Levin highlighted the West has an easy way of simplifying the complex situation in Pakistan. Something that irks so many of us is the one sided coverage of this country in foreign media and he highlighted the challenge is in overcoming the editorial barrier. To which I thought about how I had put a barrier on my own words. Walsh, an Irish journalist for The New York Times highlighted how important it was to form perceptions on both sides, something I had been unconsciously refusing to do because of my growing love for Pakistan and growing distance from the UK. During the course of their session as they and three other journalists of different backgrounds spoke of how we could write about this country, the penny finally dropped. I realised how important it was to start cultivating a voice that could represent both sides of the coin.
Later on Sunday night while looking at an English penny in the palm of my hand, one kept for luck in my purse I thought about my words in spiritual terms. It is said that when God sent the Angel Gabriel to Prophet Muhammad the first thing he was commanded to do was read. The Prophet Muhammad went onto leave us with something more important, “the ink of a scholar is more holy than the blood of a martyr.” After being at KLF this weekend it would appear that words are all we have in the face of our demons.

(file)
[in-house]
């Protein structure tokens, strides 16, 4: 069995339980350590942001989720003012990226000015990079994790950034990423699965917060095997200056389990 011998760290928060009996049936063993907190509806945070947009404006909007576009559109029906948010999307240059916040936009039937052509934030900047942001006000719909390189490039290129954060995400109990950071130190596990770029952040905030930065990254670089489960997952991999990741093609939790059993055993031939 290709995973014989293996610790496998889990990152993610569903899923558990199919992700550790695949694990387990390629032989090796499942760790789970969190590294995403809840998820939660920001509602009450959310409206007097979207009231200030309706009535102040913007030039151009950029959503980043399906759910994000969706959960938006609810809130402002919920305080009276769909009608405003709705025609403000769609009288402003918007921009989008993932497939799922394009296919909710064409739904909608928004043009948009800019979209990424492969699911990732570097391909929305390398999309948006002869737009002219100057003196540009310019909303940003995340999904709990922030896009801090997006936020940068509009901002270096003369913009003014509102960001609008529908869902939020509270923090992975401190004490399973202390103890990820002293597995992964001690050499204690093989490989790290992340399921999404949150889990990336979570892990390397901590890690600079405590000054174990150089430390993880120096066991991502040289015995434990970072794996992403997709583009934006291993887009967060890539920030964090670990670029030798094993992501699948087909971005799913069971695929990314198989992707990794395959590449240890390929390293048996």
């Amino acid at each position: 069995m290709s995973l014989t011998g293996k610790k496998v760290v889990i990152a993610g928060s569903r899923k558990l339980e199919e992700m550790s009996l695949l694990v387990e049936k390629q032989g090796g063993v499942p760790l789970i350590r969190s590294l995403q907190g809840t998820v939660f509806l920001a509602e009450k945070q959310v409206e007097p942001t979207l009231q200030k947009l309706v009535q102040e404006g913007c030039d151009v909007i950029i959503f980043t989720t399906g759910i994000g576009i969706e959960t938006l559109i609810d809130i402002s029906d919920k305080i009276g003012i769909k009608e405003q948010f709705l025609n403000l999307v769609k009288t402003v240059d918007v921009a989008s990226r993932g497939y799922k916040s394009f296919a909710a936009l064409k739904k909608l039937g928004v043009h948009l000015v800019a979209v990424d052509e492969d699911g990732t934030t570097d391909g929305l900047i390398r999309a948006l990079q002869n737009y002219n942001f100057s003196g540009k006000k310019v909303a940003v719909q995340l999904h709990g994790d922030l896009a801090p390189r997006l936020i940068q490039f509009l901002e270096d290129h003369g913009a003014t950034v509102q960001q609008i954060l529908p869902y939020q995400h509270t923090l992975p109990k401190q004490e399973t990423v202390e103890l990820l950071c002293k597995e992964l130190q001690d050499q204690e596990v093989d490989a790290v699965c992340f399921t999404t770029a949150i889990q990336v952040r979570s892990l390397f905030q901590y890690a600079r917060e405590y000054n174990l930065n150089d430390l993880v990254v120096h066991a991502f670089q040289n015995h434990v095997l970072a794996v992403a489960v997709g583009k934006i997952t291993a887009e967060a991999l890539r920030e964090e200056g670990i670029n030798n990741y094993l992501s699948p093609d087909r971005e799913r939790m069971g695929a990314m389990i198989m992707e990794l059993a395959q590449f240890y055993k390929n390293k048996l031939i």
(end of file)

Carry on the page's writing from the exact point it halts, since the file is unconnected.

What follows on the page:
That message, the one of the importance of words was potent and poignant throughout the two days and it left a mark on us like ink on paper bound into a book there for all time and a part of history. As Hanif Kureshi said so finely no writer can exist on-their-own, they exist as part of a culture that becomes alive through creativity and when that gets fed back into society it creates an example to the youth creating more writers. I took in everything he was saying, my heart excitedly pumping blood into the rest of my body. Like bees making honey in a hive, I was buzzing and the part of my voice which had lain dormant for so long had started to come alive again.
Contributing to a society with their words is perhaps the thing that matters most to a writer. I know it is true for myself. Every time we have a chance to say something – we have an opportunity to make people think, to move and inspire them. Each syllable we put out into the world has so much value – to me there is no greater thing than being a part of that. Now more than ever, the East and West need connection through voices of representation and voices of expression but that unity must first come from a connection within.
The KLF platform has explored the idea that war must not change who we are and our love of literature can shape who we are. It is from a bee’s blood that we draw honey and from our own blood we must draw words, not swords.